Inner Wheel International is a service club committed to improving social problems. An NGO, it was set up in 1924, with the aim of changing lives for the better through “friendship, service and international understanding”.

Although it developed from Rotary Club for the wives and family of Rotary members, it is a free and independent organisation in itself.

Inner Wheel International is devoted to educating the underprivileged, and caring for the aged, sick and needy, focusing on women and children in particular.

For more information see 

The American Women’s Clubs

There are American Women’s Clubs in many cantons in Switzerland. Non-profit, volunteer organisations, they help American women, as well as non-Americans with close ties to the US, to integrate into the Swiss community and offer support and friendship.

For more information see:


Zug International Women’s Club

The Zug International Women’s Club understands the difficulties of being a foreigner and a woman in Switzerland. It offers newcomers in the area support, friendship and information, and members aim to enrich each other’s lives, and most importantly, have fun together.

For more information see

The International Mums and Kids Club

IMKC is a non-profit organisation set up for English speaking families with young children. The club offers activities for mums and kids keen to meet in a social and learning environment.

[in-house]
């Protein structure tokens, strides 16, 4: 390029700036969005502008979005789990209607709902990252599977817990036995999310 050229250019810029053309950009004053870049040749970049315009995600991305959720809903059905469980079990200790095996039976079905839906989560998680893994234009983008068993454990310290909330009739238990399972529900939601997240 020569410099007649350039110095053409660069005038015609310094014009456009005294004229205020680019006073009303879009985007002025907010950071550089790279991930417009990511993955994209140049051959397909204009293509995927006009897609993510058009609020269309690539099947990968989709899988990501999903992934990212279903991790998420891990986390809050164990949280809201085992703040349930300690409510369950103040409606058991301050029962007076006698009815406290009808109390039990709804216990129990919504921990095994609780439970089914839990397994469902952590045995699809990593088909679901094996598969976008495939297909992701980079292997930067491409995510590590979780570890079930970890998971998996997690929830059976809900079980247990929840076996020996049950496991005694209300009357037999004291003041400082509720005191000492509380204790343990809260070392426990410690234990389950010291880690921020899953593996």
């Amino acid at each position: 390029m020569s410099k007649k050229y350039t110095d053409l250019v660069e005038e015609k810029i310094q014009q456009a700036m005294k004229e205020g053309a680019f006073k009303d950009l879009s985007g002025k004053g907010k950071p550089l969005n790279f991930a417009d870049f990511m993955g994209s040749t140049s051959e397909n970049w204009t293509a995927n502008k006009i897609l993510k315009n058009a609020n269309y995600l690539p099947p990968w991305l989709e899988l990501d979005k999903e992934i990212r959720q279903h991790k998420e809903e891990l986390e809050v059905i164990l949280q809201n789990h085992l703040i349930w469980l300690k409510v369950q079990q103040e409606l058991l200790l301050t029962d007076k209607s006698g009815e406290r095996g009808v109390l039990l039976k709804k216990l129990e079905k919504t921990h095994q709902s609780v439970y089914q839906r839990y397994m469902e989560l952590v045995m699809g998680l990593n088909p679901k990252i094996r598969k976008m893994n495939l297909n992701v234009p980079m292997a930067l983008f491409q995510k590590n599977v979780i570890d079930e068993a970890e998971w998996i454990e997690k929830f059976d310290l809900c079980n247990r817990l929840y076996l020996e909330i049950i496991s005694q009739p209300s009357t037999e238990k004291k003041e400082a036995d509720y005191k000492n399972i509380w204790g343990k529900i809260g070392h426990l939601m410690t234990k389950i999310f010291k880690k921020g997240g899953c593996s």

For more information see

The International Women’s Club of Nyon

English-speaking women in the Nyon region can make friendly contacts with women of all nationalities and partake in a range of activities from cookery and culture, to sports and languages, with the International Women’s Club of Nyon. It aims to help newcomers settle in and enhance the lives of all its members.

For more information see

Zurich International Women’s Association

Bringing together women of all ages and nationalities, ZIWA celebrates different cultures and aims to expand its members’ viewpoints, and build friendships. There are a range of interest groups within the organisation, from book clubs to hiking groups, with the common purpose to have fun!

For more information see

Anna Tuson / Expatica